BEIJING (Reuters) - China’s consumer inflation steadied in July although factory-gate deflation persisted for a 17th month, official data showed on Friday, pointing to monetary policy on hold as Beijing tries to arrest a slowdown that has run for more than two years.
The data came a day after surprisingly strong trade figures, and analysts said while the world’s second-largest economy may be showing signs of stabilizing it was too early to conclude it had started to turn around.
The central bank was hawkish on inflation in a report published last week, and so the data is unlikely to lead to a change in its policy rates despite calls from some economists for a rate cut to help struggling companies.
The National Bureau of Statistics said consumer prices rose an annual 2.7 percent last month, the same as in June. Producer prices fell 2.3 percent from a year earlier, narrowing from a fall of 2.7 percent in June.
Economists polled by Reuters had expected consumer inflation of 2.8 percent and factory-gate prices to fall 2.2 percent.
“I still advocate a cut in interest rates to help companies as factory-gate deflation persists,” said Jianguang Shen, chief China economist with Mizuho Securities Asia in Hong Kong.
“But the central bank remains hawkish on inflation and might need more evidence as it is worried that a rate cut would be taken by the markets as a sign of stimulus.”
Consumer prices were up 0.1 percent in July from June.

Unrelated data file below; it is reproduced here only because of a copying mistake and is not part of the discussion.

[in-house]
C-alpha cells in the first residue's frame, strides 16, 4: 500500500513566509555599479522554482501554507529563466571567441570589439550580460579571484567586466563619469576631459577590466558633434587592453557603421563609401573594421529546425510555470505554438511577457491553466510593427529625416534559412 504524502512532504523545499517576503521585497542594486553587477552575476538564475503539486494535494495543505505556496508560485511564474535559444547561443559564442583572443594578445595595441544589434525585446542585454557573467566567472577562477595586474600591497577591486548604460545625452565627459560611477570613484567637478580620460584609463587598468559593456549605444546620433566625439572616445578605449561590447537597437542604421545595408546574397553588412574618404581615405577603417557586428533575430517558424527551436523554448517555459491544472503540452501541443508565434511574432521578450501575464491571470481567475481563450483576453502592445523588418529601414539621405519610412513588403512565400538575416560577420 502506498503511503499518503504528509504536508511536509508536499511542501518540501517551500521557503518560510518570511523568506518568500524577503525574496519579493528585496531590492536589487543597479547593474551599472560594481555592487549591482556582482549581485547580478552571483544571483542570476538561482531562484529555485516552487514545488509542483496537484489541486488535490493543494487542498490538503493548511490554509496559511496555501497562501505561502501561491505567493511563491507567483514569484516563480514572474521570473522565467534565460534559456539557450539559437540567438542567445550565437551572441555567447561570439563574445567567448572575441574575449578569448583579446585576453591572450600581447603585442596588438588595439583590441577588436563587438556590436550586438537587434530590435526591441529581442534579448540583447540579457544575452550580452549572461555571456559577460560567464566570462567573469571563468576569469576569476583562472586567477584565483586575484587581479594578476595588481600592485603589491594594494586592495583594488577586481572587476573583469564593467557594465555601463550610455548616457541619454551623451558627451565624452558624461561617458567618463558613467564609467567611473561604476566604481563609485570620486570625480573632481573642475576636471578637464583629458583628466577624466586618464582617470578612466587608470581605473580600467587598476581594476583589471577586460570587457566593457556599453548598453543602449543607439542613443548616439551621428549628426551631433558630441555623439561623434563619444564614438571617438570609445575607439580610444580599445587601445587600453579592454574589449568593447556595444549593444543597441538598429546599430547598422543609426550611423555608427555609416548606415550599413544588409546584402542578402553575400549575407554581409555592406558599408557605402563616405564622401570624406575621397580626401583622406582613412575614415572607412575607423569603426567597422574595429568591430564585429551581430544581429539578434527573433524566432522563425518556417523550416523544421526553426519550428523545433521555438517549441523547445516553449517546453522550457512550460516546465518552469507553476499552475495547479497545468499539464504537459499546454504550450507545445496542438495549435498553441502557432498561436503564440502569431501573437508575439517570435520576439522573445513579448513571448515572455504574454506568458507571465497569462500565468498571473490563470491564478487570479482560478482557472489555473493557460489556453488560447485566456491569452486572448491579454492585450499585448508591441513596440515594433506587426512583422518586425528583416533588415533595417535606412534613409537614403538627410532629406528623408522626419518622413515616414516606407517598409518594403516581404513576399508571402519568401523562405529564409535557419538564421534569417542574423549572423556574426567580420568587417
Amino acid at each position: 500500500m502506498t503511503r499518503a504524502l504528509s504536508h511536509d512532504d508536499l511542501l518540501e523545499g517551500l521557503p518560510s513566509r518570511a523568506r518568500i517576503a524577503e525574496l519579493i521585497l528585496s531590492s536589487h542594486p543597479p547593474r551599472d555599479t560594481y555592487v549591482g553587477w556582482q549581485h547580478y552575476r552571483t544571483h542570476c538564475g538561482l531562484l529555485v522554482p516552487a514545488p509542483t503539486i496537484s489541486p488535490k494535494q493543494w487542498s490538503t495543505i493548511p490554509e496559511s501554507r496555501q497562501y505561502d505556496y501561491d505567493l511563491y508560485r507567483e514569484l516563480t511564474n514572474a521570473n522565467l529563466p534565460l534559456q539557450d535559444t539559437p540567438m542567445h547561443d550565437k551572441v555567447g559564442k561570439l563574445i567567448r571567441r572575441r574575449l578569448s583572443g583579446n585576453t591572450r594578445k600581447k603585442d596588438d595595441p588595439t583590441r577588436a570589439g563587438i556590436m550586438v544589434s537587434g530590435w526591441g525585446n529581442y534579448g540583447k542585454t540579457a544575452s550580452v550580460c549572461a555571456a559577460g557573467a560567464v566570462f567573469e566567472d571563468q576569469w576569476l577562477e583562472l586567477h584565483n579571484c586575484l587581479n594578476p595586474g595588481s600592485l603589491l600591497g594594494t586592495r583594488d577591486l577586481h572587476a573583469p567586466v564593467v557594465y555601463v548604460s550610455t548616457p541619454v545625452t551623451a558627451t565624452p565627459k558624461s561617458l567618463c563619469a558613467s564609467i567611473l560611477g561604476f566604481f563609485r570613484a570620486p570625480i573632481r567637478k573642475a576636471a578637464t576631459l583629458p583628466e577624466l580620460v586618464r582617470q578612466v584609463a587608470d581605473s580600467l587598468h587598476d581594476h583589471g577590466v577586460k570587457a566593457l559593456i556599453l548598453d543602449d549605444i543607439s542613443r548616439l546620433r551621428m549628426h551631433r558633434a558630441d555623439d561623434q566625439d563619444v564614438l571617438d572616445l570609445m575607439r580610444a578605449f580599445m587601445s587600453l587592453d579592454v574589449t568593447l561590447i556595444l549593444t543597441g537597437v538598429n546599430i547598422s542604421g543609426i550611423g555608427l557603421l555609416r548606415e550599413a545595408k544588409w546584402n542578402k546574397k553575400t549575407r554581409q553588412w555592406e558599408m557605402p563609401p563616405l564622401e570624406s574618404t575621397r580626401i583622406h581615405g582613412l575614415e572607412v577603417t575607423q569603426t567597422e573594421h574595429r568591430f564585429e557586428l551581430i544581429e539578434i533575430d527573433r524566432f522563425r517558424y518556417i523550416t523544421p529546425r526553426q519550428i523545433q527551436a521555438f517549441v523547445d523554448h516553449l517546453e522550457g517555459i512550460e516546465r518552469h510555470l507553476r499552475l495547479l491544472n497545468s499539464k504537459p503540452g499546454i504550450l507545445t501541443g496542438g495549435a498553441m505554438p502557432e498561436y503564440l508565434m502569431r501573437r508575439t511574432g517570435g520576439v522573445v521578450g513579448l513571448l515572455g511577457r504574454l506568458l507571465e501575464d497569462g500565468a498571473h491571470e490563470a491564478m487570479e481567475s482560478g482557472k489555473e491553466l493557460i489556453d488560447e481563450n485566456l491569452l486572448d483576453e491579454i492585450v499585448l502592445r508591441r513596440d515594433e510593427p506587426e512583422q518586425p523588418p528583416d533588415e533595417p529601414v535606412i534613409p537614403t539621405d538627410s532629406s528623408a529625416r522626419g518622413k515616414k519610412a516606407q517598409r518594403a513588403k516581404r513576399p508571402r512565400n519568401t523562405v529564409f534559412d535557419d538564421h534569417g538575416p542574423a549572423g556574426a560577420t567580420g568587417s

China has rolled out a number of measures since mid-year to help small firms and exporters as officials try to generate momentum in economy that has slowed in nine of the past 10 quarters, though large-scale stimulus has been ruled out.
Top leaders in Beijing have said they will accept a slowdown as they rebalance the economy to become more consumption-driven, but have indicated that annual growth should not be allowed to slip below 7 percent.
The slowdown in the rate of deflation was taken as further evidence of a possible stabilization of the economy, with analysts looking to data later in the day on investment and industrial output for more signs of a bottoming out in activity.
“The easing PPI drop also implies signs of stabilizing of the industrial sector,” said Xu Dongshi, an economist at Galaxy Securities in Beijing.
“But it’s still too early to say that China’s economy is on the track of rebounding, as it takes time to resolve economic structural problems,” he added.
Thursday’s trade data showed exports rose 5.1 percent in July from a year ago, a smart turnaround from their first fall in 17 months in June, and imports jumped 10.9 percent as China shipped home record amounts of commodities.
The trade figures were seen as a positive precursor for industrial output, with economists expecting production to show an annual rise of 9 percent in July.
Fixed asset investment is forecast to have risen 20 percent in the first seven months of the year, in line with growth in the first six months.
“Data this afternoon will show more signs of stabilization in the economy. We need August data to confirm a recovery,” said Mizuho’s Shen.
Reporting by China Economics Team; Editing by John Mair